DES MOINES – Women who want to increase habitat for specific wildlife or manage hunting on their farmland are invited to discussions and field tours near Edgewood or Chariton.
Join other women for an informative discussion ranging from managing land to benefit wildlife to plantings that attract individual species. Attendees may also discuss landowner’s rights when dealing with prospective hunters, or the benefits and drawbacks of leasing to hunters.
“Women landowners are often very interested in how to integrate wildlife with their farming operations,” said Kathy Koskovich, DNR biologist in Sioux City. “The key is to help them see those opportunities on their own farms to provide wildlife habitat and still grow crops.”
The two meetings are scheduled for:
- Edgewood, March 27: Aunt Necee’s Pizza, 100 N. Washington St., Edgewood. RSVP by 5 p.m. March 23 to Lynn Heuss at 515-201-9405.
- Chariton, March 30: Pin Oak Nature Center, 45996 Iowa 14, Chariton. RSVP by 5 p.m. March 28 by calling Lynn Heuss at 515-201-9405.
Coffee and registration begin at 8:30 a.m. for both meetings. A free lunch is provided, followed by an optional field tour. The meetings will end by 3:30 p.m. Events are free, but reservations are required because space is limited to 15.
“Natural areas are a vital part of both our natural and economic communities,” said Helga Offenburger, wildlife specialist at the DNR Chariton office. “Well managed, they provide excellent wildlife habitat and improved water quality. This will be a day for women to network, learn and discuss conservation options available on their land.”
This event is sponsored by Women, Food and Agriculture Network (WFAN) as part of its Women Caring for the Land series, in partnership with the USDA Natural Resources Conservation Service (NRCS), Iowa Department of Natural Resources and Iowa State University Extension.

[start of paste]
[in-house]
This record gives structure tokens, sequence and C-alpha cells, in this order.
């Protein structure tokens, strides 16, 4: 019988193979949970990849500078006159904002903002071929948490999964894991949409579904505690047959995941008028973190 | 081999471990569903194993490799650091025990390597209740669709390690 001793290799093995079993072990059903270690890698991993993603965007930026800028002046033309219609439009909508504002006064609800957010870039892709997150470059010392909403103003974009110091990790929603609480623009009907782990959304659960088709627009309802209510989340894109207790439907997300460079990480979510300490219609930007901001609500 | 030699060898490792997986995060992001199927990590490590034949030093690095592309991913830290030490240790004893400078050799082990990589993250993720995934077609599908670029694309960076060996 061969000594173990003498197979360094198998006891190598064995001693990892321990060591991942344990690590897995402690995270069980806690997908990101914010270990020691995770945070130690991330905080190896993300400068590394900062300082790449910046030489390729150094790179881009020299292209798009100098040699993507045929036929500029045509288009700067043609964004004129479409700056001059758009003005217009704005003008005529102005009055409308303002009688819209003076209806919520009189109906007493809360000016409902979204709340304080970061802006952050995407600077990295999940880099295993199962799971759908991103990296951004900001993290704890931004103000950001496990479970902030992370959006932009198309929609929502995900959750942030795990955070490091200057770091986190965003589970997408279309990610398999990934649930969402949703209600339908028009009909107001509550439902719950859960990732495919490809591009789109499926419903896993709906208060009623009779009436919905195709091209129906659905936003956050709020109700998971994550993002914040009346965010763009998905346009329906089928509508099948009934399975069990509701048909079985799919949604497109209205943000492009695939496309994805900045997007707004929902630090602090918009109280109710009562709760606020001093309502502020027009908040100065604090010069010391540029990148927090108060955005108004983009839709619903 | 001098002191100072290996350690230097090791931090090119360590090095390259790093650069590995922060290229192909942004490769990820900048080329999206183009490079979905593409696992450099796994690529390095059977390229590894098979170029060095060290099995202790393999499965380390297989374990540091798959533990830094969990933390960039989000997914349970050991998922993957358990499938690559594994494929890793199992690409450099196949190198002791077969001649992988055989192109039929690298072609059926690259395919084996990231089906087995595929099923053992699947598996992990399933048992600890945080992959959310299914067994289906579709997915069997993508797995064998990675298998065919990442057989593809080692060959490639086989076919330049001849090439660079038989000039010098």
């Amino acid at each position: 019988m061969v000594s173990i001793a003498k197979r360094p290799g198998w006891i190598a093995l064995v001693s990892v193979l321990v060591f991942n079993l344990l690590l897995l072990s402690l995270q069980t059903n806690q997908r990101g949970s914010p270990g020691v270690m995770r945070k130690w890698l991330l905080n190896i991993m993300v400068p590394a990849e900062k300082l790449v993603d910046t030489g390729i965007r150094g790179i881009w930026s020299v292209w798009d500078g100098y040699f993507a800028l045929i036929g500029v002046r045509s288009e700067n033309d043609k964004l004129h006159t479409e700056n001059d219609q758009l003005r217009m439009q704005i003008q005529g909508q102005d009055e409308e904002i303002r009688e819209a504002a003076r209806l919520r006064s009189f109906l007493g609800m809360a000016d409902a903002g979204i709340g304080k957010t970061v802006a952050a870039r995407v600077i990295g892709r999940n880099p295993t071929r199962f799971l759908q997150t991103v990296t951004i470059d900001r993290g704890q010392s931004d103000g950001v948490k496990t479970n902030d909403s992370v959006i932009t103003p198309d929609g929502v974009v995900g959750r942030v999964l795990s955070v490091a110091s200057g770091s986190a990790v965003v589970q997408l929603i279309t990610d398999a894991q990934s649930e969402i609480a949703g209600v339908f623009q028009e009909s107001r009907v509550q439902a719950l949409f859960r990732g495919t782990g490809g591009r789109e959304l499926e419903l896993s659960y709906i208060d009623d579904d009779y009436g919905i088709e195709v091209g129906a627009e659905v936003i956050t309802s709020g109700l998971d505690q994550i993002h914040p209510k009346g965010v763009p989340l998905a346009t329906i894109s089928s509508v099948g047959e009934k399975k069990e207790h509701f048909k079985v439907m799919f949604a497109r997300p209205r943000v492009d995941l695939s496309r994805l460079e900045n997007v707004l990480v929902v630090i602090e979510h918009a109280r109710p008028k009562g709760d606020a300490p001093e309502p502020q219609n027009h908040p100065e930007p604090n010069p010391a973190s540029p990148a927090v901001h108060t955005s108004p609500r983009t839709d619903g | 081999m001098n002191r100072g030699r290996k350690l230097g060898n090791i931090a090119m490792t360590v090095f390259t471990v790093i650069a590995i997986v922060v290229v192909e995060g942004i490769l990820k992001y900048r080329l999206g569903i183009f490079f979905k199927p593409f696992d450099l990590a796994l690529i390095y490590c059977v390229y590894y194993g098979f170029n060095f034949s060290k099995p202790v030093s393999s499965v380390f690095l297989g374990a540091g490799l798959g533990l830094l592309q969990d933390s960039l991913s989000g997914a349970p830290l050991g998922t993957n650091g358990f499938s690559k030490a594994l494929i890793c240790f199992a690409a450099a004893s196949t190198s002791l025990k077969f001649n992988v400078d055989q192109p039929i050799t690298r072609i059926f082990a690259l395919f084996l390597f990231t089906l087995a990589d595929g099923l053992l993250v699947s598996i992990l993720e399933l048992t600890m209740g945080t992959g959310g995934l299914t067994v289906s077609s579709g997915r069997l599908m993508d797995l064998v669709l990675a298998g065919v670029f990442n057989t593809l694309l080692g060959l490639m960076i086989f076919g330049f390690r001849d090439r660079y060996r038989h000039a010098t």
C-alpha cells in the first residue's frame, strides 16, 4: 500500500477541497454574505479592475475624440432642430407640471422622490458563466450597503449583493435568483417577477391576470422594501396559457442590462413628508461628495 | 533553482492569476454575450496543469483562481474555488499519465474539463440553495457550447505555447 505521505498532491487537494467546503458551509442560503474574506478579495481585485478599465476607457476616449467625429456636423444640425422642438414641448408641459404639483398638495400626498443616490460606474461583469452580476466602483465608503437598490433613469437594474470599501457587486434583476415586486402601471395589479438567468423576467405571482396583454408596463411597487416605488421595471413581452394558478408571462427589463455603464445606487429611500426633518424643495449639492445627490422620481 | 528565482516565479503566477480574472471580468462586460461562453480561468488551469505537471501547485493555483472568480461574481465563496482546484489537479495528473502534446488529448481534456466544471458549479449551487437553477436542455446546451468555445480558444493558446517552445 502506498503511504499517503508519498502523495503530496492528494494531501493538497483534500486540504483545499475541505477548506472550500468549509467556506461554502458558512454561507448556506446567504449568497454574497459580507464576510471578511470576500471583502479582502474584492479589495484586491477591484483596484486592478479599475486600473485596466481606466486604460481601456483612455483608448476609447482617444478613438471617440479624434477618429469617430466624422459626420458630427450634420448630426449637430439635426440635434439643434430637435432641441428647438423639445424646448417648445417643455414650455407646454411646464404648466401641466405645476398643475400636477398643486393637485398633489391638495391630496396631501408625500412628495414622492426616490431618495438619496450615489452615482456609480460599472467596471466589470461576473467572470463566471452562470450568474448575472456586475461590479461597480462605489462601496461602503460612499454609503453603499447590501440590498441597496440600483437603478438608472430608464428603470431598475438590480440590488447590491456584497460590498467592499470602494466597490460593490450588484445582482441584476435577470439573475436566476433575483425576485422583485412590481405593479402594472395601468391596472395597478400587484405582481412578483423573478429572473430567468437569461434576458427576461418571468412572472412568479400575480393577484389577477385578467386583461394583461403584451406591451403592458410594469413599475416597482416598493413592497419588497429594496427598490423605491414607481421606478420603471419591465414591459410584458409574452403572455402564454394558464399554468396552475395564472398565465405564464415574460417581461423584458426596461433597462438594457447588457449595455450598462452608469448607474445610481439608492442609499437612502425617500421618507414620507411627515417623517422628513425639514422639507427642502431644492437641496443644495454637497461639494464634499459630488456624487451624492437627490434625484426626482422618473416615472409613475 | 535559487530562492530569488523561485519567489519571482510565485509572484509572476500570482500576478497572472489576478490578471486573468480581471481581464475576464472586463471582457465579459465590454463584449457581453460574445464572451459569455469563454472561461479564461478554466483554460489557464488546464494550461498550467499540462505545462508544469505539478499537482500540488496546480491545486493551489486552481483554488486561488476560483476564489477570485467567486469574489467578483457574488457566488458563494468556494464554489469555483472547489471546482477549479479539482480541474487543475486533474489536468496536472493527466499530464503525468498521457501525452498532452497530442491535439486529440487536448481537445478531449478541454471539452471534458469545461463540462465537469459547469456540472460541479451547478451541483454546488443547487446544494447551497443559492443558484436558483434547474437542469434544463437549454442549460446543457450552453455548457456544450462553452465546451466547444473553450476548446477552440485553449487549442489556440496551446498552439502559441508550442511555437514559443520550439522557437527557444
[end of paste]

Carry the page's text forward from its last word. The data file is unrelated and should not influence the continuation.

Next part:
Women now own or co-own more than 50% of the farmland in Iowa, and an increasing number of them are sole owners. “We have worked with women landowners for 15 years,” says Leigh Adcock, WFAN executive director. “They are some of the most dedicated conservationists in the state, but are typically overlooked with traditional conservation outreach, which is targeted at the tenant farmer.”
Women Caring for the Land meetings bring together women landowners in an informal, discussion-based learning format. Female conservation professionals are on hand to answer questions and share resources, including information about the ongoing signup for the USDA general Conservation Reserve Program March 12 to April 6. Following lunch, DNR biologists will lead a field tour of area habitat sites.
For information about the program, visit www.wfan.org
. For more information on the general Conservation Reserve Program, contact the county Farm Service Agency office or visit www.fsa.usda.gov
. More information is available on the NRCS and DNR websites at www.ia.nrcs.usda.gov